The Saint Sabina faith community gathered in a march Sunday to protest recent Chicago and nation-wide violence.
Especially with a warm holiday weekend approaching, many expressed concern for a uptick in violence and a demand to find a solution.
"We call people to draw the line and say, 'we got this,'" Pastor at St. Sabina Rev. Michael Pfleger said. "We gotta demand that July Fourth is a weekend of peace because we made it so. Stop killing us!"
Those marching the neighborhood around the church held up pictures of those they have lost to Chicago violence.
The demand for justice comes after several children's lives have been lost to gun violence over the past couple weeks.
"Chicago kids matter. They gotta get a chance to show up," Jerry Dixon, father at the Sunday march, said.
Earlier in the day, Saint Sabina held a visitation service for 13-year-old Amaria Jones who was fatally shot in the neck by a stray bullet while inside her Austin home Father's Day weekend.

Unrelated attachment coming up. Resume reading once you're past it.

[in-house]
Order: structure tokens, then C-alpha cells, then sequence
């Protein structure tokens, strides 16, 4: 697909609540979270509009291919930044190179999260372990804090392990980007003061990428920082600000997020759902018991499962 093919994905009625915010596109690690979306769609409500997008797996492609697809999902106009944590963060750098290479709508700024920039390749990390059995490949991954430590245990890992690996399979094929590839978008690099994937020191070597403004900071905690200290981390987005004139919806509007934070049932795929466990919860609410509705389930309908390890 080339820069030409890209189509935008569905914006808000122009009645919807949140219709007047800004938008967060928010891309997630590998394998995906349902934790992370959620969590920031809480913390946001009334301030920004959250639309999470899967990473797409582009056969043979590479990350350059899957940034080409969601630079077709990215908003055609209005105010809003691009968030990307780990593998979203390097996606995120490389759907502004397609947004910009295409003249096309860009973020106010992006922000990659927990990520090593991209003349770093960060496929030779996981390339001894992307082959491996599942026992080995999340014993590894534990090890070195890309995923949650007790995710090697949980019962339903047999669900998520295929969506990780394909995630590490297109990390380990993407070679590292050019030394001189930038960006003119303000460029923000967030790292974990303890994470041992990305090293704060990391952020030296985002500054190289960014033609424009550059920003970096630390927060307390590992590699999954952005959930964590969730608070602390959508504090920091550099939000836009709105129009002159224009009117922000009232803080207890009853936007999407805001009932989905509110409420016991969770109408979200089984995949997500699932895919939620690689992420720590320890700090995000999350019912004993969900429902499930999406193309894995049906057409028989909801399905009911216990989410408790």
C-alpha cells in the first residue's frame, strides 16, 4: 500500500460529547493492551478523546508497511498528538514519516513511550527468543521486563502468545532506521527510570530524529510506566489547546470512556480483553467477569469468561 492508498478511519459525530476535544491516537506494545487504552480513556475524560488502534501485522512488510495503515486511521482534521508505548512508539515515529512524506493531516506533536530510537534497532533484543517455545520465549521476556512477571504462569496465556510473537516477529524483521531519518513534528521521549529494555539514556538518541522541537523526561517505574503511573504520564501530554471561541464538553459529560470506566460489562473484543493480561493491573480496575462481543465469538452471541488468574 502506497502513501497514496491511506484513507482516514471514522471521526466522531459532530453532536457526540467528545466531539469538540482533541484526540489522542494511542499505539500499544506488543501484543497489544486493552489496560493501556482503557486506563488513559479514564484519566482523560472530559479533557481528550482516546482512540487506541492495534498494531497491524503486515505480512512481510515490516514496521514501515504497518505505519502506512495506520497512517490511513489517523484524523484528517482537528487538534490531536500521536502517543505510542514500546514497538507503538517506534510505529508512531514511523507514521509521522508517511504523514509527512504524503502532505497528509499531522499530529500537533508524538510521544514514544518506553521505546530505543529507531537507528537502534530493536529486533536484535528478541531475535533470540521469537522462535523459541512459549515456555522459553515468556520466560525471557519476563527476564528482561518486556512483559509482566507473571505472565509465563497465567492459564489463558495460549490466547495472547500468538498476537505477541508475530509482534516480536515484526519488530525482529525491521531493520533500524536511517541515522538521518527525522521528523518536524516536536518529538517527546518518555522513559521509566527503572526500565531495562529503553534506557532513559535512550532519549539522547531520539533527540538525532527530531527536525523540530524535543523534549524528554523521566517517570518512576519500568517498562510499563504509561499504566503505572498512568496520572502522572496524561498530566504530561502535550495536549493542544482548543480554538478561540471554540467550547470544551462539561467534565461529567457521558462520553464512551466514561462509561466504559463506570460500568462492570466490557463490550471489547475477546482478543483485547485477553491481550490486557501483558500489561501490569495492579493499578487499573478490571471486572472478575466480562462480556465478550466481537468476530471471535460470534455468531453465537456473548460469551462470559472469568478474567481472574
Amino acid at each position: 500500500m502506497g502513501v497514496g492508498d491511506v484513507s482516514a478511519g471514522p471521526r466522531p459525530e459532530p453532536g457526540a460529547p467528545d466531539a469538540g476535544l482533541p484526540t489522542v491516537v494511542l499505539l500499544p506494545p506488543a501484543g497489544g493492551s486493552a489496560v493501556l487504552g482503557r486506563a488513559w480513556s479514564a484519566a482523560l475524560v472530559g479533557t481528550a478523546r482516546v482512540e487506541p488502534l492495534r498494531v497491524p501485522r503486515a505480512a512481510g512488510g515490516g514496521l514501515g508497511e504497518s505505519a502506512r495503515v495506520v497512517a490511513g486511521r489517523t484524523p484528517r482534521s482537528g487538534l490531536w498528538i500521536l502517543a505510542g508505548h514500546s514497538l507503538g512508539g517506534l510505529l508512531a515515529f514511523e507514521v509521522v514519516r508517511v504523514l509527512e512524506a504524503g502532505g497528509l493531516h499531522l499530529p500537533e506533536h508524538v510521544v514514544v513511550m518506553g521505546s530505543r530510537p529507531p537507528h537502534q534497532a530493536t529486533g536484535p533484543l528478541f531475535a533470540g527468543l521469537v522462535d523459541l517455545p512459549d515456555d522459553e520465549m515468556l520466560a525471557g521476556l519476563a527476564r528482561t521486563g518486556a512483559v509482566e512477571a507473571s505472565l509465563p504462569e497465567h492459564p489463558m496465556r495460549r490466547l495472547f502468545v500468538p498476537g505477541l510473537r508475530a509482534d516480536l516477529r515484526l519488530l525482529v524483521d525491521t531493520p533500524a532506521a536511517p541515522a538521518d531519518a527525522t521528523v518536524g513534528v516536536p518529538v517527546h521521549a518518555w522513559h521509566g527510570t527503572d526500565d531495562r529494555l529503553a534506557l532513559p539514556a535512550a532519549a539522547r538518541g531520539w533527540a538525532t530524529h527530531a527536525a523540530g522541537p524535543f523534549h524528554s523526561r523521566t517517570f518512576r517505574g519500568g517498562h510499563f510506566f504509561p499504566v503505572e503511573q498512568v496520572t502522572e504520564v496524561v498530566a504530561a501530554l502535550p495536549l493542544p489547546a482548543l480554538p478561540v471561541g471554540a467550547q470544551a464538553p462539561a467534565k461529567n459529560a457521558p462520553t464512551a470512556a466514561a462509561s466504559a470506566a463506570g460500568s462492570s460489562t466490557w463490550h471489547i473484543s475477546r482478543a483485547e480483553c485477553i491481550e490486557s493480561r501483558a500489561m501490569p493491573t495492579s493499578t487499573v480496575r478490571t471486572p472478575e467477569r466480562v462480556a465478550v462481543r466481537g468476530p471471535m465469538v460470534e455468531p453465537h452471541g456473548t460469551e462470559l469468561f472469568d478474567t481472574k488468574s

"She was only 13 and definitley had a good life ahead of her. She was loving, kind, cute and everything," Jones' God-brother Shaquille Barnes said. "She didn't deserve anything that happened to her. She was a kid. She wanted to be a lawyer, care for everybody in the world."
The massive street mural was painted Wednesday on West 78th Place alongside the South Side church.
In large letters, the words "demand justice" can be seen from above or on the ground in a street outside Chicago's Saint Sabina church.
The mural comes after weeks of protests across the city demanding justice for victims of racism, but it also comes as the city grapples with a spike in violence.
Mayor Lori Lightfoot asked on Sunday that shooter looking to "pull the trigger" this weekend, to think twice about the lives of the young men and women in Chicago.
"Think about that, young men, before you pick up a firearm," Lightfoot said. "Think about that before you pull the trigger. Value your own life, but also value the life of others, and particularly our children."